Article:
Pilates Reformer class is not a workout where you can just zone out and "muscle" through the movements. "Be mindful of the fact that you're dealing with a moving piece of equipment and springs," Erika says. "Pay keen attention to what your instructor guides you to do," which, will not only keep you safe, but it's also key to activating the proper muscles and getting the results you're looking for.
Always let your instructor know how your body's doing before and during the session. "Make sure you're in constant communication with your teacher about how things feel, and whether the spring tension feels okay. If something is hurting, let your teacher know."
Although many workouts call for speed, the Pilates Reformer work asks you to slow down. "If you move too fast, you can ricochet the carriage on the Reformer," a total newbie move.
Erika says it best: "The Reformer helped me understand why quality is more important than quantity. You can't just bang out 150 reps. That's not what it's about. Be prepared to do fewer reps, knowing it doesn't mean your workout is going to be easier."
"There's a notion that the Reformer is ‘some crazy device that's scary' or it won't work for me. Or that it's for dancers or physical therapists. But it's not, it's for everyone."
Have access to a Reformer? We're totally jealous! (And can we come over?!)
Although it's highly recommended that you work with a qualified Pilates teacher before hopping on board for the first time, websites like Pilates Anytime offer plenty of Pilates videos with tips and tutorials for intermediate and advanced practitioners accustomed to working on the apparatus.
Regardless of where you are in your Reformer practice, read on for some quickie Reformer routines and movement pointers from Erika. In Pilates, those little adjustments and tweaks can make all the difference!
"A beginner routine should be an intro to some of the basics and themes," Erika explains. "You're setting a foundation for what you'll continue to do and improve upon and change." Below, some basic (but anything but easy!) movements:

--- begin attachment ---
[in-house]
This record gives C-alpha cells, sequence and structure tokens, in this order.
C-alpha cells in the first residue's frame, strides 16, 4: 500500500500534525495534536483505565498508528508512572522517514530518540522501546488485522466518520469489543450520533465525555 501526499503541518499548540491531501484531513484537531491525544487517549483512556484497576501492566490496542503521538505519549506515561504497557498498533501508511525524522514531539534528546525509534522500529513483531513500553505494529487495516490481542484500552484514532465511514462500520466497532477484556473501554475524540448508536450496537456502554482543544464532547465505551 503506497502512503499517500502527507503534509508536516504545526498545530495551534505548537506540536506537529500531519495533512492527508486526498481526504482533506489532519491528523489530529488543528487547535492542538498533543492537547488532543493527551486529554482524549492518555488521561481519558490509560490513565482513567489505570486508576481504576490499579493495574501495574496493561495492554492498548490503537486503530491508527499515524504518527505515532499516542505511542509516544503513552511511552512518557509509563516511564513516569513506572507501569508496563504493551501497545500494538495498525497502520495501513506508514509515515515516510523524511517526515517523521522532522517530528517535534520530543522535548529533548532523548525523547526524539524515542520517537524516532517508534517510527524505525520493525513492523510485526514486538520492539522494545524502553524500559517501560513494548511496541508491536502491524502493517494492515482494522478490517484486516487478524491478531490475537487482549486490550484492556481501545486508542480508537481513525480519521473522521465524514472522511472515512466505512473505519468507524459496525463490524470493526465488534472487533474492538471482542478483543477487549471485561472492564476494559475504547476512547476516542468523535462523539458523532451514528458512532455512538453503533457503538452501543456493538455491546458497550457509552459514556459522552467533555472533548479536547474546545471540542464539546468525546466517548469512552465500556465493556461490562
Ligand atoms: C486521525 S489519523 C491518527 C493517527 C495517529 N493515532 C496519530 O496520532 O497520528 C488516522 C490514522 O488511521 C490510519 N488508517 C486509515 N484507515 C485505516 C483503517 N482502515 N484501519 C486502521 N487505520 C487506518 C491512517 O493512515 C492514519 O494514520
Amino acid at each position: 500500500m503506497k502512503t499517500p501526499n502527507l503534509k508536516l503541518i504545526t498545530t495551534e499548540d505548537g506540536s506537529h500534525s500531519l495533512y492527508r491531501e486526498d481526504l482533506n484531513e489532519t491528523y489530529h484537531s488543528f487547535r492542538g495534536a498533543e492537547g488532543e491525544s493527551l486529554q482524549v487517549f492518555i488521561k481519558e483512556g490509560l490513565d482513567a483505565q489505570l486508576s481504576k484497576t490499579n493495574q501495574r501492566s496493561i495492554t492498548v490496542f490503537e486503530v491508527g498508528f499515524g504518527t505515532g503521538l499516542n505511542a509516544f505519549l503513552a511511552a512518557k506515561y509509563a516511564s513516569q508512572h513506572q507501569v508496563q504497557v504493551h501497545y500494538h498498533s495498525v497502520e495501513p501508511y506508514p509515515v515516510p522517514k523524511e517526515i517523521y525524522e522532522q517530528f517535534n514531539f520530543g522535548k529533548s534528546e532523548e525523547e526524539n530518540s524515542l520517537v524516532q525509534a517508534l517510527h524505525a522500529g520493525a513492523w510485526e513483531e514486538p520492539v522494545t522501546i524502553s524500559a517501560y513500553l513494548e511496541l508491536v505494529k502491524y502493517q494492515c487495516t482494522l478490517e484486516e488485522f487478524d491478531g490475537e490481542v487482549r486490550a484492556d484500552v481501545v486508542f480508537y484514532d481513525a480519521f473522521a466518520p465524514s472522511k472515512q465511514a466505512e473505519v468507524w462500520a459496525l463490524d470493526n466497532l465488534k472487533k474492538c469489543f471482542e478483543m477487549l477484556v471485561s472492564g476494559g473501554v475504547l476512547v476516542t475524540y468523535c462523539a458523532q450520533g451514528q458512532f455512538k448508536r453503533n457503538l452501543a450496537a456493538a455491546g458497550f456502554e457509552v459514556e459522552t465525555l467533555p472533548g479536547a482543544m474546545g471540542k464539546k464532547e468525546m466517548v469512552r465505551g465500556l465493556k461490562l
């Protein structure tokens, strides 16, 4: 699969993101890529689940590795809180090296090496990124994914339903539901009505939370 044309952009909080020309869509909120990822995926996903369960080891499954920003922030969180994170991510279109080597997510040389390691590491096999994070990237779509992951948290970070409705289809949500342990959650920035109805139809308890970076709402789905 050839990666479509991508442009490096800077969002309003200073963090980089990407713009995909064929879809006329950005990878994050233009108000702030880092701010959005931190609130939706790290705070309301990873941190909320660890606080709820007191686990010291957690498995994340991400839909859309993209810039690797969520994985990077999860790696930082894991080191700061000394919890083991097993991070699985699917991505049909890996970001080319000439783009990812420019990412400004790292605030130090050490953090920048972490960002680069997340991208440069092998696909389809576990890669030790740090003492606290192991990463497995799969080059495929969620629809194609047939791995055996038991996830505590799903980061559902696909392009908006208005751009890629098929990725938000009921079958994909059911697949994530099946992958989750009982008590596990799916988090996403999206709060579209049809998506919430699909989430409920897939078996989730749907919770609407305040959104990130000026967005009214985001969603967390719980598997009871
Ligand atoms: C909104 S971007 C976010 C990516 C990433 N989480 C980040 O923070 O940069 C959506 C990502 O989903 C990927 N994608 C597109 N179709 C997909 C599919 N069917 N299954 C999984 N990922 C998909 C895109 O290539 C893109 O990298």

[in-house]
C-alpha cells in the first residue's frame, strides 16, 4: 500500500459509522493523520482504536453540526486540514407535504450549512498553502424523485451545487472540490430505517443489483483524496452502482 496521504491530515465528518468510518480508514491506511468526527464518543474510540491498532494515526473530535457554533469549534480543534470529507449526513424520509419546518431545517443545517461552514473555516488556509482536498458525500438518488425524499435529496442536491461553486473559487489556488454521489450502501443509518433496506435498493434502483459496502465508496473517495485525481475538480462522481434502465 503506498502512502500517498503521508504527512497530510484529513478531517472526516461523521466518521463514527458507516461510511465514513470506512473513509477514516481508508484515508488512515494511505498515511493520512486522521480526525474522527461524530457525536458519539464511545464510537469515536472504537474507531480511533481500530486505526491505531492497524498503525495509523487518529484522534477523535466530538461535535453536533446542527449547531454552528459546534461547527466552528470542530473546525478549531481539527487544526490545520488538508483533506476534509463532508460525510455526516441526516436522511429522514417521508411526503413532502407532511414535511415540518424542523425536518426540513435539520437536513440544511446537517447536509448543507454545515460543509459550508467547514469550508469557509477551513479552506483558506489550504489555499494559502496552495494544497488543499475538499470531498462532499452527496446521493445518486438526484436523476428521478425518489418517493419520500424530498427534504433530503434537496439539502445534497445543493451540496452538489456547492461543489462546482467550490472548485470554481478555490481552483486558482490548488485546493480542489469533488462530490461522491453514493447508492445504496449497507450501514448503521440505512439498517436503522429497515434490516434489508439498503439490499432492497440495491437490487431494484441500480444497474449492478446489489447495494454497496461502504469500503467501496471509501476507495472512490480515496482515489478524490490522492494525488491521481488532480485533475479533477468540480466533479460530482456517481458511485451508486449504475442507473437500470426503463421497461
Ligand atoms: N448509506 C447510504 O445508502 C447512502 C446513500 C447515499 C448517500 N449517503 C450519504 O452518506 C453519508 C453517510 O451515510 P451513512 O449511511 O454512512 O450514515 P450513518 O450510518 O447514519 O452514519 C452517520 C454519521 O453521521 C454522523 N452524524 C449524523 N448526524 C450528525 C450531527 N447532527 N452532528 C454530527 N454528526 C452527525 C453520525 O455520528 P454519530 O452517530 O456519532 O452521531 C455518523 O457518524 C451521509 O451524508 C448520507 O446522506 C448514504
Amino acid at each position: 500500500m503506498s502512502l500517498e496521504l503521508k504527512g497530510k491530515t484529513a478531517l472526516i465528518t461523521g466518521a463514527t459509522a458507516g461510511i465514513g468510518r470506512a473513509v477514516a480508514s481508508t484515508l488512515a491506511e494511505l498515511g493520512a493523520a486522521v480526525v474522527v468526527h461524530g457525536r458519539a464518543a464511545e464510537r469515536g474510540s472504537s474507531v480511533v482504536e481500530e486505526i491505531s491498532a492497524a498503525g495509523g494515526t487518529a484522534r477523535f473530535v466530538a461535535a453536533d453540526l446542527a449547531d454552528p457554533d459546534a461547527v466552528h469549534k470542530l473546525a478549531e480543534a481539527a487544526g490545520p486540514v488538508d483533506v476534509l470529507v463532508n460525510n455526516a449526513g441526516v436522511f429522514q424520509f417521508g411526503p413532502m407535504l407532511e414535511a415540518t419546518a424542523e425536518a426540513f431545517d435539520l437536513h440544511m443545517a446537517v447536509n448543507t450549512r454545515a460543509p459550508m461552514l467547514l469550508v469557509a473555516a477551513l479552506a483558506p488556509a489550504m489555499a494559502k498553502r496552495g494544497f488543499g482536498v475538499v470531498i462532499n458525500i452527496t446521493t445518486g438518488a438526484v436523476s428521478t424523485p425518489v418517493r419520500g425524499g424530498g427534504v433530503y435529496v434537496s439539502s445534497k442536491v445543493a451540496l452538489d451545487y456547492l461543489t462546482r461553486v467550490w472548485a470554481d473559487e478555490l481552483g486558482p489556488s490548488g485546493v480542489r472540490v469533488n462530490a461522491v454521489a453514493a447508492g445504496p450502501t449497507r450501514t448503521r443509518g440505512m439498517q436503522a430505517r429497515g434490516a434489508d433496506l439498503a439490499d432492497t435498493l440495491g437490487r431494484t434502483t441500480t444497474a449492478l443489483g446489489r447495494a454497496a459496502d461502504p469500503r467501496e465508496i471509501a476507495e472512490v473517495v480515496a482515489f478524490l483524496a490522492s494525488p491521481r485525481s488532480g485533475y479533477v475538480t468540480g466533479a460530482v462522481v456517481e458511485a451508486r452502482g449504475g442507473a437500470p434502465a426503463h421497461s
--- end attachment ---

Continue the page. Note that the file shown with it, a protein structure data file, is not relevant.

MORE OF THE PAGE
Footwork Key benefits: Improves leg alignment, gait, lower-body strength and power Erika's tips:
Hundred Prep Key benefits: Integrates the lower/upper body with the core Erika's tips:
Feet in Straps (one of Erika's personal favorites) Key benefits: Promotes circumduction and mobility of the hips and the lumbo-pelvic region Erika's tips:
Basic Spinal Articulation (Bridging) Key benefit: Increases mobility in the spine Erika's tips:
Arms Supine Key benefits: Works on upper-body strength and balance Erika's tips:
Here, you'll add in different components and body positions (e.g., standing, kneeling) to what you learned as a beginner. Sample movements:
Long Stretch Key benefit: Promotes full-body integration Erika's tips:
Pulling Straps Key benefit: Activates the postural muscles and deep longitudinal system Erika's tips:
Finally, you'll take the work "to the pinnacle of what you can do with it," Erika says. A few exercises to expect:
Control Balance Front/Back Key benefit: Promotes full-body integration Erika's tips:
Side Sit Ups (or Side Overs) Key benefit: Promotes full-body integration Erika's tips:
Rotation and Standing Work Key benefit: Promotes full-body integration Erika's tips:
Want more? Try Erika's super-challenging workout with BOSU!